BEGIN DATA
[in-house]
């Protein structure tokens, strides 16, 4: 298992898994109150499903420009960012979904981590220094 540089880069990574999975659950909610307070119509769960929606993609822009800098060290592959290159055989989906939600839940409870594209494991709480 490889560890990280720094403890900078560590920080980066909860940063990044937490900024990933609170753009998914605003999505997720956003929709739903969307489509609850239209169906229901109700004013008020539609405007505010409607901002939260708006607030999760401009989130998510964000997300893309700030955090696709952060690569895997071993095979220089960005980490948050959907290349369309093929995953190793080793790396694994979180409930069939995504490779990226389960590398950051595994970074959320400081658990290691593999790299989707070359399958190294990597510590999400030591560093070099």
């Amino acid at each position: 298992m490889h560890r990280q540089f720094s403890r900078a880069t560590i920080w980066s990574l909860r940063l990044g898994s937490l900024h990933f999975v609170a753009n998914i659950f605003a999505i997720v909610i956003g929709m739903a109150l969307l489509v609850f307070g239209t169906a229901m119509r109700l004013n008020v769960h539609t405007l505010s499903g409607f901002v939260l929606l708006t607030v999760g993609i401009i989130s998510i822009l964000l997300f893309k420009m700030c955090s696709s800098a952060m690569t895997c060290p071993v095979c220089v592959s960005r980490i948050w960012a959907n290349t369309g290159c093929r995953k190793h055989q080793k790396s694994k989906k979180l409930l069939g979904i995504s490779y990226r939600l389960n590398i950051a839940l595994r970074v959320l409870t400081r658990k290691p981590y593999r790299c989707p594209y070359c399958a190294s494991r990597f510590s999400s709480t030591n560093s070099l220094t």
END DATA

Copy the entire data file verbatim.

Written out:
[in-house]
């Protein structure tokens, strides 16, 4: 298992898994109150499903420009960012979904981590220094 540089880069990574999975659950909610307070119509769960929606993609822009800098060290592959290159055989989906939600839940409870594209494991709480 490889560890990280720094403890900078560590920080980066909860940063990044937490900024990933609170753009998914605003999505997720956003929709739903969307489509609850239209169906229901109700004013008020539609405007505010409607901002939260708006607030999760401009989130998510964000997300893309700030955090696709952060690569895997071993095979220089960005980490948050959907290349369309093929995953190793080793790396694994979180409930069939995504490779990226389960590398950051595994970074959320400081658990290691593999790299989707070359399958190294990597510590999400030591560093070099």
């Amino acid at each position: 298992m490889h560890r990280q540089f720094s403890r900078a880069t560590i920080w980066s990574l909860r940063l990044g898994s937490l900024h990933f999975v609170a753009n998914i659950f605003a999505i997720v909610i956003g929709m739903a109150l969307l489509v609850f307070g239209t169906a229901m119509r109700l004013n008020v769960h539609t405007l505010s499903g409607f901002v939260l929606l708006t607030v999760g993609i401009i989130s998510i822009l964000l997300f893309k420009m700030c955090s696709s800098a952060m690569t895997c060290p071993v095979c220089v592959s960005r980490i948050w960012a959907n290349t369309g290159c093929r995953k190793h055989q080793k790396s694994k989906k979180l409930l069939g979904i995504s490779y990226r939600l389960n590398i950051a839940l595994r970074v959320l409870t400081r658990k290691p981590y593999r790299c989707p594209y070359c399958a190294s494991r990597f510590s999400s709480t030591n560093s070099l220094t």